In the past couple of years, veganism has become very popular. It is not considered as a specific plant-based diet anymore but as a way of life, and becoming vegan means changing your life upside down and creating a new, healthy lifestyle. But is choosing veganism a good option for athletes and does it really give them enough strength to match their meat-eating competitors?
Over the last few years, more and more athletes have completely altered their eating habits and turned to the vegan way of life. It is a well-known fact that changing your eating habits and following a vegan diet can help you create a healthier life but does it give you enough energy and does it benefit your performance?
Protein replacement and quality fats
A common problem for active individuals is feeling constant hunger after switching to a vegan diet that leads to low energy levels and affects their performance. That happens because your body needs protein and fats that can be found in animal products to use as fuel. Active athletes need more protein than the average people do. The tricky part is that protein is mostly found in animal products so switching to vegan diet means a large portion of it is eliminated and it might be a shock to your body. The same happens when you cut the fat from dairy products (2% milk is in fact 33.5% fat!) out from your diet and your body lacks fuel (in this case fat) to produce energy and burn it. For optimum performance, saturated fat in your food diet should be minimized but cutting all fat out of the diet is not the best option. It can be, for a moderately active person, but it will have a negative influence on an athlete.
The solution lies in carefully thought through, plant-based diet consisting of certain elements that are replacements for the protein intake and of course, adding good quality fats. Therefore if you are doing sports and thinking about adopting a plant-based diet, don't do it by yourself, instead, consult with the experts in the field.
In addition to replacement and alternatives for food, vegan athletes also add organic supplements like brown rice protein powder to their diet to ensure quicker muscle recovery, sufficient dietary protein intake, to gain muscles and improve their performance.
Dietary sodium and calcium intake
What also happens to vegan athletes is muscle cramping and stiffness due to lack of sodium in their body as well as lack of calcium. Calcium is necessary for your heart and other muscles to work properly and if you don't have enough of it, you can increase the risk of developing disorders like osteoporosis. It is extremely important to plan your meals wisely and make sure you are consuming calcium-rich food such as almonds, beans, sesame and sunflower seeds, spinach, kale, etc.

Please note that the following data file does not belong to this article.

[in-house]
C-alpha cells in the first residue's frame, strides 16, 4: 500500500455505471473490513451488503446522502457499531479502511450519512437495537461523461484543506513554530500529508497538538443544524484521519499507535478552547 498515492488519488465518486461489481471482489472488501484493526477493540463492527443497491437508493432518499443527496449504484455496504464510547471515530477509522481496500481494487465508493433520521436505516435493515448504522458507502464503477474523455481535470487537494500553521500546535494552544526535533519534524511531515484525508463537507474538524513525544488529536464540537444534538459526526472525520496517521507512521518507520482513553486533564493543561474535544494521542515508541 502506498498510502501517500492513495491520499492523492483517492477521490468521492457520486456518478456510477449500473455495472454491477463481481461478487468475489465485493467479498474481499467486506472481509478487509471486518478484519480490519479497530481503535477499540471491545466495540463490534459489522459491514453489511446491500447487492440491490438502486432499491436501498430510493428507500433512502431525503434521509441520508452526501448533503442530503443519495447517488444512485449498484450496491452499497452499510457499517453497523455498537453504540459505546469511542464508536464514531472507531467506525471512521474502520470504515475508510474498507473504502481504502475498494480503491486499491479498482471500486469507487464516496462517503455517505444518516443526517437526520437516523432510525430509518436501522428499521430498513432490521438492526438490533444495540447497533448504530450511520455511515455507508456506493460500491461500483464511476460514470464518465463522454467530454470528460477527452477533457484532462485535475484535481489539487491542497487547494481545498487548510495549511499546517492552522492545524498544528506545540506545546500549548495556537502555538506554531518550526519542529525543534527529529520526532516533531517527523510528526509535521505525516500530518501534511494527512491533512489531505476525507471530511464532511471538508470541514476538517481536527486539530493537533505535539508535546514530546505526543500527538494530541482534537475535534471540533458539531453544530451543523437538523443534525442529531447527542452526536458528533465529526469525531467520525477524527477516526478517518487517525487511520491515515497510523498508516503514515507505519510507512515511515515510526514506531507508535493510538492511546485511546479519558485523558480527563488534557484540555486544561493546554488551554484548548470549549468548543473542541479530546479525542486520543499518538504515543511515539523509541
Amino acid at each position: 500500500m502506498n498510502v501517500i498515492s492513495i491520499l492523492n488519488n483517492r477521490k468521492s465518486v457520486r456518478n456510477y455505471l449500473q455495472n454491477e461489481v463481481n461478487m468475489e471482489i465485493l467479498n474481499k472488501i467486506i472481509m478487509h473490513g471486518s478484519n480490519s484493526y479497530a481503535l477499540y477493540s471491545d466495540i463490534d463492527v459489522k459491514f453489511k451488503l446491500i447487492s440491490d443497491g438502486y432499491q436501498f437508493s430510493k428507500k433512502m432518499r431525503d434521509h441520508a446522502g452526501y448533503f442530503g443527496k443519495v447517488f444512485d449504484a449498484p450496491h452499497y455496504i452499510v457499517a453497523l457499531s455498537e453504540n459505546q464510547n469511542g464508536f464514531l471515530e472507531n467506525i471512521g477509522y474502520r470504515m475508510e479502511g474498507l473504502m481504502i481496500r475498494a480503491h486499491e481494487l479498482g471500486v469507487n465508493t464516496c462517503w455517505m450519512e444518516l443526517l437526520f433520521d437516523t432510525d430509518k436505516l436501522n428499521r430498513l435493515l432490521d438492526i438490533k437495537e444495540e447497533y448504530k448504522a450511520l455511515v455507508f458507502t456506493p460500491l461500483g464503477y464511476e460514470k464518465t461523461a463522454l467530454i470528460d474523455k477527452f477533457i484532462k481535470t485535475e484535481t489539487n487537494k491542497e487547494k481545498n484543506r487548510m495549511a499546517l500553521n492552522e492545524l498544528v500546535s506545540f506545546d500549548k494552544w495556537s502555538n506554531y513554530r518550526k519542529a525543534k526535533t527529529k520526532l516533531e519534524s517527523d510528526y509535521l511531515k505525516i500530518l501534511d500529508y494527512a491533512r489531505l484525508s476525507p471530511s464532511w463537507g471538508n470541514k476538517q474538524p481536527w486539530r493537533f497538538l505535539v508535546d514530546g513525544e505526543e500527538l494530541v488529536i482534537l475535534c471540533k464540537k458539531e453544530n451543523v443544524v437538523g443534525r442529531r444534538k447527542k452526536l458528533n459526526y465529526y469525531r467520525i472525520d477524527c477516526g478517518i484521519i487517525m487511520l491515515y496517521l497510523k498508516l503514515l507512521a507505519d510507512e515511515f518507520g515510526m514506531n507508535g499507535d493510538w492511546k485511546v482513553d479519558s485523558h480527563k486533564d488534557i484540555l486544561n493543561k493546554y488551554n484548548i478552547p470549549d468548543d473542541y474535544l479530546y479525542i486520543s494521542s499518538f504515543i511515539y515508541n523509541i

When training, your body produces a high sweat rate so you must make sure you have enough sodium. High levels of sodium can be found in dairy products and most prepared meats such as salami or pepperoni. On the other hand, most plant sources don't contain enough dietary sodium (except some seaweeds) and that is why it is important to increase your intake of sodium if your activity increases.
What you can do is add sea salt to your usual meals to ensure your body receives enough sodium to subside muscle cramping. Consider using sodium tablets as an alternative way to increase sodium levels during time of heavy training and excessive sweating. Including dietary sodium will affect your general health and you will not experience a rise in blood pressure.
Blood tests and iron-rich food
When turning to veganism and cutting animal products out from a diet, active individuals usually have problem with low energy levels and exhaustion. That happens due to the lack of iron in your body and it often leads to anemia. As with sodium and calcium, iron is also lost when sweating and maintaining its stores is extremely difficult during times of heavy training. That is why it is highly recommended to take bi-yearly blood tests to monitor your iron level and take the necessary steps.
Speaking of necessary steps - the solution of the problem lies in iron-rich food in every meal such as soybean nuts, green beans, walnuts, cashews, pecans plus with a little help of vitamin C (to help with the absorption).
All in all, if you are an athlete who is thinking about altering your food habits and becoming vegan, don't hesitate because you can find dietary replacement for all the necessary elements your body needs during training. As long as you are monitoring the levels of sodium, calcium and iron, and making sure you are including enough protein in your meals you can focus on the training part and improve your performance. Make sure you are doing it right and consult with the experts to get ready to compete with (and win!) your meat-eating opponents!